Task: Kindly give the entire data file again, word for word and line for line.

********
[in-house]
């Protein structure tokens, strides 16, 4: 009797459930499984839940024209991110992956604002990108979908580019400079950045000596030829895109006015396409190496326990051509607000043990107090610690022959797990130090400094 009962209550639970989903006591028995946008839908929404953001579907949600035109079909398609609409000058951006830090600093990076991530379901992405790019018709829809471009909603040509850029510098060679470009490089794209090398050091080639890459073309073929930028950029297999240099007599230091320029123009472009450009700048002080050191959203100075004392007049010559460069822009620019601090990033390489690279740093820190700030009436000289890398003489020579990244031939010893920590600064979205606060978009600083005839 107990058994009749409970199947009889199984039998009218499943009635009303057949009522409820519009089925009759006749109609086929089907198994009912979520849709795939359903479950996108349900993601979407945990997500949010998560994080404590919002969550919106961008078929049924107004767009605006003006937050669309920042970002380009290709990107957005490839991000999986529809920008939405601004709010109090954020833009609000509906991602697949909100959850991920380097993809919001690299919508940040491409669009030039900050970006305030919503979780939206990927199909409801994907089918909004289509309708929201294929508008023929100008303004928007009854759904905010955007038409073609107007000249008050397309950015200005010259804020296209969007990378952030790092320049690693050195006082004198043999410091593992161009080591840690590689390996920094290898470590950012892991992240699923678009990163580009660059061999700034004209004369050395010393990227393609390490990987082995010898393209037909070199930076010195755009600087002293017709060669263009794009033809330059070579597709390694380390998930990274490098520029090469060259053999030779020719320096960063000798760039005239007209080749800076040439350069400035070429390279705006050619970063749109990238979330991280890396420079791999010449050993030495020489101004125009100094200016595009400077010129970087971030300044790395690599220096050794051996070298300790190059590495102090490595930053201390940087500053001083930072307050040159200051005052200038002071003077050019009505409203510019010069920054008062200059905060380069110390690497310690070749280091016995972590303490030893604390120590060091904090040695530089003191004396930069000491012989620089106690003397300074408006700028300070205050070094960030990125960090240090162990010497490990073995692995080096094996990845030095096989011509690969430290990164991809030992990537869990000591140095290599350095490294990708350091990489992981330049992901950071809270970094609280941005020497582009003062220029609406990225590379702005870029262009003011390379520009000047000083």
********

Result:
[in-house]
């Protein structure tokens, strides 16, 4: 009797459930499984839940024209991110992956604002990108979908580019400079950045000596030829895109006015396409190496326990051509607000043990107090610690022959797990130090400094 009962209550639970989903006591028995946008839908929404953001579907949600035109079909398609609409000058951006830090600093990076991530379901992405790019018709829809471009909603040509850029510098060679470009490089794209090398050091080639890459073309073929930028950029297999240099007599230091320029123009472009450009700048002080050191959203100075004392007049010559460069822009620019601090990033390489690279740093820190700030009436000289890398003489020579990244031939010893920590600064979205606060978009600083005839 107990058994009749409970199947009889199984039998009218499943009635009303057949009522409820519009089925009759006749109609086929089907198994009912979520849709795939359903479950996108349900993601979407945990997500949010998560994080404590919002969550919106961008078929049924107004767009605006003006937050669309920042970002380009290709990107957005490839991000999986529809920008939405601004709010109090954020833009609000509906991602697949909100959850991920380097993809919001690299919508940040491409669009030039900050970006305030919503979780939206990927199909409801994907089918909004289509309708929201294929508008023929100008303004928007009854759904905010955007038409073609107007000249008050397309950015200005010259804020296209969007990378952030790092320049690693050195006082004198043999410091593992161009080591840690590689390996920094290898470590950012892991992240699923678009990163580009660059061999700034004209004369050395010393990227393609390490990987082995010898393209037909070199930076010195755009600087002293017709060669263009794009033809330059070579597709390694380390998930990274490098520029090469060259053999030779020719320096960063000798760039005239007209080749800076040439350069400035070429390279705006050619970063749109990238979330991280890396420079791999010449050993030495020489101004125009100094200016595009400077010129970087971030300044790395690599220096050794051996070298300790190059590495102090490595930053201390940087500053001083930072307050040159200051005052200038002071003077050019009505409203510019010069920054008062200059905060380069110390690497310690070749280091016995972590303490030893604390120590060091904090040695530089003191004396930069000491012989620089106690003397300074408006700028300070205050070094960030990125960090240090162990010497490990073995692995080096094996990845030095096989011509690969430290990164991809030992990537869990000591140095290599350095490294990708350091990489992981330049992901950071809270970094609280941005020497582009003062220029609406990225590379702005870029262009003011390379520009000047000083």